Satellite imagery, confirmed today by US and Taiwanese officials, appears to show two batteries of HQ-9 surface-to-air missile (SAM) launchers on Woody Island, a Chinese occupied feature in Paracel Islands, in the South China Sea.
The HQ-9 is a Chinese-made mobile air defence system, comparable to Russia’s S-300 SAM, with a reported range of 125 miles.
It is not clear whether this is a temporary detachment or an open-ended deployment, which would require more supporting infrastructure than has yet been observed on Woody Island. However, assuming the HQ-9 becomes operational it would provide coverage for Woody Island and the whole Paracel group, as well as the southern approaches to Hainan island, where China’s main South China Sea naval bases are located.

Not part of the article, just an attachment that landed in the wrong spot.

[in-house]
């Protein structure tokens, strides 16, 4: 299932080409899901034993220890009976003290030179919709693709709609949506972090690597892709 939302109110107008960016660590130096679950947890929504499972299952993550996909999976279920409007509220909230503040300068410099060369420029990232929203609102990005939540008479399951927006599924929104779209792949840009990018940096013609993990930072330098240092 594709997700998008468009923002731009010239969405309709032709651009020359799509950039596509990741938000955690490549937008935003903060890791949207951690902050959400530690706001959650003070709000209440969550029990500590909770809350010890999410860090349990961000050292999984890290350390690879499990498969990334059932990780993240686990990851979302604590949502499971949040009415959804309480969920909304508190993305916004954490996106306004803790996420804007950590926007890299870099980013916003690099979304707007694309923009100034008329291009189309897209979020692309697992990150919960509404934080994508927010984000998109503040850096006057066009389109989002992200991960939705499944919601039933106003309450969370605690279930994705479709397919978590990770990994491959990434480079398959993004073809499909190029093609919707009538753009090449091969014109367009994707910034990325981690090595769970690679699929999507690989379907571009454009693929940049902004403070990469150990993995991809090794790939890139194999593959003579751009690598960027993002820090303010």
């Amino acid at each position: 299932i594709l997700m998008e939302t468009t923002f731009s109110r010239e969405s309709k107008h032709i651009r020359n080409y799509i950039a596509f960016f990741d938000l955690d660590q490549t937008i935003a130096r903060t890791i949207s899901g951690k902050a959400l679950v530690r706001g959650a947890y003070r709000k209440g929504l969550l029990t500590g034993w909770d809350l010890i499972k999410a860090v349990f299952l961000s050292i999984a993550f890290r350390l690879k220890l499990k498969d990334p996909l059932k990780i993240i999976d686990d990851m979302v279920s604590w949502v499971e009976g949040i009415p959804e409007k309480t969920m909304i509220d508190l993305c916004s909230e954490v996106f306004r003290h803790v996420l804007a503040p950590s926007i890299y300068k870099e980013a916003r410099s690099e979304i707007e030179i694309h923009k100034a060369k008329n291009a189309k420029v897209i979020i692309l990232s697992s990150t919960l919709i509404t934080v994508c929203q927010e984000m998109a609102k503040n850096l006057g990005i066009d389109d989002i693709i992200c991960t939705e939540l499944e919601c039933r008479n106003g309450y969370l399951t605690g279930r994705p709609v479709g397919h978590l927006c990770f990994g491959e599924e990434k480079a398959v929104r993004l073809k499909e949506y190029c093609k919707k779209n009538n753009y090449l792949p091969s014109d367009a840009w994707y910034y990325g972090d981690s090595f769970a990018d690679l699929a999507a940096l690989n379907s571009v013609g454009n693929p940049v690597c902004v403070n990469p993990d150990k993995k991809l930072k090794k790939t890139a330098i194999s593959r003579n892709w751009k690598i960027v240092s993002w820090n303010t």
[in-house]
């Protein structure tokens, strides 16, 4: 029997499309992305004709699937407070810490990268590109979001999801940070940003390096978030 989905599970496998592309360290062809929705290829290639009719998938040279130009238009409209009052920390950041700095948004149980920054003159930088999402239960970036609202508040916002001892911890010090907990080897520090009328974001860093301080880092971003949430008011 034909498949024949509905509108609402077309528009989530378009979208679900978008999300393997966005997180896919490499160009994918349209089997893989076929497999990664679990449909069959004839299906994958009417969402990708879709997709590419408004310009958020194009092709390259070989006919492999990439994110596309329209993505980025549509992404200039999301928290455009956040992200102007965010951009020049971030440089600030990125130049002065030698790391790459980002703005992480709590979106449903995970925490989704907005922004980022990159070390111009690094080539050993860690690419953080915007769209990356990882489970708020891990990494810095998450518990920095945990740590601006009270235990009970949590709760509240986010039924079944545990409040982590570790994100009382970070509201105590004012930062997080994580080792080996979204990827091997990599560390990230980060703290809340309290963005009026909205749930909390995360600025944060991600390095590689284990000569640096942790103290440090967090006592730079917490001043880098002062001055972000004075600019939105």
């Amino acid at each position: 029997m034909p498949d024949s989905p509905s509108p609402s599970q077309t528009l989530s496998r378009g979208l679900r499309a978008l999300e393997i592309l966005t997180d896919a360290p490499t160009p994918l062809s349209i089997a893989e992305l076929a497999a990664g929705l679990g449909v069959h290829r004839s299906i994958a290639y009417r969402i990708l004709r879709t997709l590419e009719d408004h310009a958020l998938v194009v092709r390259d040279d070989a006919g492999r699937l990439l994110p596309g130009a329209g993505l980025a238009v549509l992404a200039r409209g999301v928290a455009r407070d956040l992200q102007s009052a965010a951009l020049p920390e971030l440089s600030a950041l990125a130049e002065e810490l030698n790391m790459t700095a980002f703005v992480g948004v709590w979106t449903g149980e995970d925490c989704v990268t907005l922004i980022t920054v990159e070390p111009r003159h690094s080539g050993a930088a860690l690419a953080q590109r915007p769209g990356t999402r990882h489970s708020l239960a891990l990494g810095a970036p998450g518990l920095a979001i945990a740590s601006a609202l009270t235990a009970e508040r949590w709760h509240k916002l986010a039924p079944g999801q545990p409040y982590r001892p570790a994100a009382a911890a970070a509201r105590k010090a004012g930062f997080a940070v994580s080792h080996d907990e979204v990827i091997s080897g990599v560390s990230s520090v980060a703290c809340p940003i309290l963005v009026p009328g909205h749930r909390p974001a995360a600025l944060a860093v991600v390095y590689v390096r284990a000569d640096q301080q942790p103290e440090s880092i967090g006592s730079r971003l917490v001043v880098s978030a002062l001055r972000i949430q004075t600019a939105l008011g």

Beginning last November, China began deploying J-11 fighters on detachment to Woody Island. So, from a military point of view, it should come as no surprise that China has chosen Woody island to project its air defence further out into the South China Sea.
This marks a step up the ladder to China’s progressive “militarisation” of the South China Sea, but it is also calibrated. If China’s long-term strategy seeks military pre-dominance in the South China Sea, one near-term motivation for the missile deployment could be to deter the US from mounting an overflight operation close to the Paracel Islands.